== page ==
Local bakeries, bagel stores experience cream cheese shortage

Local bakeries, bagel stores experience cream cheese shortage

A portion of the cream cheese case in Bagel Express in Setauket. Photo from David Prestia

Across the North Shore of Suffolk County, bagel shops and bakeries have found that it has been a little difficult getting cream cheese.

While customers can still get their favorite spread on a sandwich or buy a cheesecake or Danish pastry, local bakery and bagel shop owners are having a difficult time procuring cream cheese, and the price of the product has increased over the last few weeks. The shortage has been felt across the nation.

David Prestia, owner of Bagel Express in Setauket, said he first heard about the shortage on the news. It was a bit concerning to him as his restaurant uses cream cheese often for their bagel sandwiches, even though they offer other options such as butter, egg salad and more.

Prestia said he deals with several distributors so he has only been slightly affected by the shortage. When a couple of them couldn’t fulfill his cream cheese order, he was able to go to another distributor. However, the amount he could order was limited. He said this distributor told him that they would have to limit orders until they could assess the situation.

Cream cheese comes in 50-pound blocks, and while it’s the norm to order a few blocks at a time, he and others have been lucky if they can get one or two per order.

Prestia said he also noticed the price was going up recently. He estimated, based on his experience, that it cost 20% more to buy the spread.

Cream cheese blocks can last 45 days if the seal isn’t broken, so Prestia said he should be good through the remainder of the year. He added that cream cheese is not the only thing in short supply and he has had trouble finding other products, including napkins and plates.

“It’s been so many different things that we’ve been short on and then when the stuff appears, then the price goes up and that’s the problem,” he said. “Prices are changing so rapidly. It’s hard to keep up with what’s going on.”

Cemal Ankay, owner of Bagelicious Cafe in Port Jefferson Station, has been experiencing the same issues as Prestia. He said he has been reaching out to different distributors throughout the state to get cream cheese.

Ankay said he always tries to have two-weeks inventory, and while he hasn’t been able to get as many blocks of cream cheese as he has in the past such as four or five, he has been able to get one or two here and there. He said it’s important to be proactive as the year winds down.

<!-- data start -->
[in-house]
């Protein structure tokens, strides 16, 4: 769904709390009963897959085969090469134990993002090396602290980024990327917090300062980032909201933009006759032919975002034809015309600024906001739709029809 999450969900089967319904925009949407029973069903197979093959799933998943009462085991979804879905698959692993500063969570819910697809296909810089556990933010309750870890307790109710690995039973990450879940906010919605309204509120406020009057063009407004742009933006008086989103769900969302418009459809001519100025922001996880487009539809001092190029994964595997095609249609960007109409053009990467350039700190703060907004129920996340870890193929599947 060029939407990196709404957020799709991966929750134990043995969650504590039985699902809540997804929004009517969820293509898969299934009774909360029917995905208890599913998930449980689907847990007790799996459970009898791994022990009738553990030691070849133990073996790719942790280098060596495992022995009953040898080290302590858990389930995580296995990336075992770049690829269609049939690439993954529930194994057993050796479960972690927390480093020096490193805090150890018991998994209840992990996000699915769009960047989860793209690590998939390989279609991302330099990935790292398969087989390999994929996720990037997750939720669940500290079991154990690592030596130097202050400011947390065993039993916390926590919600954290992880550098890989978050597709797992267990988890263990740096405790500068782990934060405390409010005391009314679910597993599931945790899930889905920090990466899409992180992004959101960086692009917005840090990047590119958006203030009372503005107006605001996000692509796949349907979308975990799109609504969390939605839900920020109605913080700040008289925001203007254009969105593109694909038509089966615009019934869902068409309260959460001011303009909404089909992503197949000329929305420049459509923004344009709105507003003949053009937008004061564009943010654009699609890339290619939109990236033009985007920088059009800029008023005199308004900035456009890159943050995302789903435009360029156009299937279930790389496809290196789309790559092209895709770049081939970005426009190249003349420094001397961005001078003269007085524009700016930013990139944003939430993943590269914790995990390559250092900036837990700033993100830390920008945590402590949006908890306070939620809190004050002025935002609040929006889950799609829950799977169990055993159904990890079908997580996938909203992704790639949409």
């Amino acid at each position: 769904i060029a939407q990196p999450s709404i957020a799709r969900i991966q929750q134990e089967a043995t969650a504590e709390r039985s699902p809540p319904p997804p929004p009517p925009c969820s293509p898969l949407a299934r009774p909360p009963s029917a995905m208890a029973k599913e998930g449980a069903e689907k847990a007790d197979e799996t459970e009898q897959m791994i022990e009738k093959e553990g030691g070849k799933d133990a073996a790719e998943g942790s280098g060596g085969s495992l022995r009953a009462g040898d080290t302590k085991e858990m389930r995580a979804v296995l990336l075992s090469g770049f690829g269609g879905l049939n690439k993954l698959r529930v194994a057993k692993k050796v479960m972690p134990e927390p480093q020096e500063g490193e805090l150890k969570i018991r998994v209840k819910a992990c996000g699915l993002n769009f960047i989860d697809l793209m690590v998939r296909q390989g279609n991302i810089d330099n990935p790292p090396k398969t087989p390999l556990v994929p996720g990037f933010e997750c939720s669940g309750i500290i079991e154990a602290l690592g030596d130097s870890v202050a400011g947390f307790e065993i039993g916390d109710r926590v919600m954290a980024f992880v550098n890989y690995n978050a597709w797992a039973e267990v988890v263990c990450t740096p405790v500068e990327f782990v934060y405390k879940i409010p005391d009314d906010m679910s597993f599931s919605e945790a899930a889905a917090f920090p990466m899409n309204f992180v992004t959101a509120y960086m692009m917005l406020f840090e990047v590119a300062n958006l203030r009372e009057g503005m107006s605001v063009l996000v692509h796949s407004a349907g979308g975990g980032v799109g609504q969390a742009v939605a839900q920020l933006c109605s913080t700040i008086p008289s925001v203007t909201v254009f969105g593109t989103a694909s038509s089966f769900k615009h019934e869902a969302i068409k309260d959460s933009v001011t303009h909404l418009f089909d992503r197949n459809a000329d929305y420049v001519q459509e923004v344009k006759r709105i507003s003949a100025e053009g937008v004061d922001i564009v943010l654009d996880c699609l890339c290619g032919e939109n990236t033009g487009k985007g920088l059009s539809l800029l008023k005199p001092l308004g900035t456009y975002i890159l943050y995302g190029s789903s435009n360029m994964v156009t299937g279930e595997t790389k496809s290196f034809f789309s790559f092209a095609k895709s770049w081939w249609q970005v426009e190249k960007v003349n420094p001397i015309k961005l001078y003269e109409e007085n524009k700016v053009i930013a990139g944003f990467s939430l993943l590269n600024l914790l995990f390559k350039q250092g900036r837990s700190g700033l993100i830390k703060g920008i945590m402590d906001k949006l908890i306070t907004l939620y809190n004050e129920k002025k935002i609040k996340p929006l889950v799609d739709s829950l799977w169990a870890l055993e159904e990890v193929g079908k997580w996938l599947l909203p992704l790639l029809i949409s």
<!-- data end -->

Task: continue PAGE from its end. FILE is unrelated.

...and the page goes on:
“Christmas week, that’s our busiest days of the year,” he said.

Product shortages have seemed to become the norm lately, Ankay said.

“After this pandemic happened, we always have different kinds of product shortages,” he said, adding at one point he had trouble getting bacon then cups for iced tea. He, too, has had trouble getting napkins.

Ankay has seen the prices skyrocket for cream cheese. He once paid $1.90 a pound but then last week it was around $2.49, and the other day he was told it would be more than $3.

“You’re lucky to get it,” he said. “I don’t want to say to my customers, ‘Sorry, I don’t have any cream cheese.’”

In Northport, Copenhagen Bakery & Cafe owned by Flemming Hansen has been facing similar problems getting cream cheese for items such as cheesecake, Danishes and their red velvet cake with cream cheese frosting, according to employee Jessica Greenbaum. Like Bagel Express, they deal with a few distributors and have options regarding ordering. Recently, they ordered cream cheese from a distributor that they haven’t ordered the product from in the past.

“I hope it doesn’t come to, when in the morning you crave a cheese Danish, that we don’t have one,” she said, adding that the bakery has enough to get through the holidays as they don’t use as much of the spread as a bagel store would.

Grocery stores

The cream cheese shortage has affected local grocery stores, too.

Stefanie Shuman, external communications manager for Stop & Shop, said, “Like many retailers, we are seeing some shortages because suppliers are experiencing labor and transportation challenges due to COVID-19. With cream cheese, Kraft specifically has been having supply issues on Philly and Temp Tee [products] due to impacts from Hurricane Ida.”

King Kullen, which has stores in St. James and Wading River, is experiencing similar problems, according to Lloyd Singer, spokesperson for King Kullen.

“While we are in stock on most varieties, supply is tight and is expected to remain so through the end of the year,” Singer said.